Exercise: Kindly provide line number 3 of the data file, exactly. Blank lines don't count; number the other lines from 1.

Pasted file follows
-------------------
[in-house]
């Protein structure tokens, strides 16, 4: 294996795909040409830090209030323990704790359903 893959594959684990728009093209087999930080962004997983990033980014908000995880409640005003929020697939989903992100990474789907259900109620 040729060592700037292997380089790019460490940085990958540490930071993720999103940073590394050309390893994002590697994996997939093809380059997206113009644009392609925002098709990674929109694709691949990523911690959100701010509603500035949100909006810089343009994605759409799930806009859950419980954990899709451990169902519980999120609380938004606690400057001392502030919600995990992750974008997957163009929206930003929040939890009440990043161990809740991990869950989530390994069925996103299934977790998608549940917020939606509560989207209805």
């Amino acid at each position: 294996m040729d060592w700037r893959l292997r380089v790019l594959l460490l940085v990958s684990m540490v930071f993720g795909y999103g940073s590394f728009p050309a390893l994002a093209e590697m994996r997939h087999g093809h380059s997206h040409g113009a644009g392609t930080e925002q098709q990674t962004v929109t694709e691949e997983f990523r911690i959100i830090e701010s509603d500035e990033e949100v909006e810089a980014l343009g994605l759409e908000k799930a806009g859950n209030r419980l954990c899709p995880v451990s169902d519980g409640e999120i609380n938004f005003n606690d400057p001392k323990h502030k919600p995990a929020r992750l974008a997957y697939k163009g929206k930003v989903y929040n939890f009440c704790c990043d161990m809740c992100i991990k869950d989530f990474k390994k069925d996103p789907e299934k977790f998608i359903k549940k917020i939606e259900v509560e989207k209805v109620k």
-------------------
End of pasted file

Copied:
């Amino acid at each position: 294996m040729d060592w700037r893959l292997r380089v790019l594959l460490l940085v990958s684990m540490v930071f993720g795909y999103g940073s590394f728009p050309a390893l994002a093209e590697m994996r997939h087999g093809h380059s997206h040409g113009a644009g392609t930080e925002q098709q990674t962004v929109t694709e691949e997983f990523r911690i959100i830090e701010s509603d500035e990033e949100v909006e810089a980014l343009g994605l759409e908000k799930a806009g859950n209030r419980l954990c899709p995880v451990s169902d519980g409640e999120i609380n938004f005003n606690d400057p001392k323990h502030k919600p995990a929020r992750l974008a997957y697939k163009g929206k930003v989903y929040n939890f009440c704790c990043d161990m809740c992100i991990k869950d989530f990474k390994k069925d996103p789907e299934k977790f998608i359903k549940k917020i939606e259900v509560e989207k209805v109620k």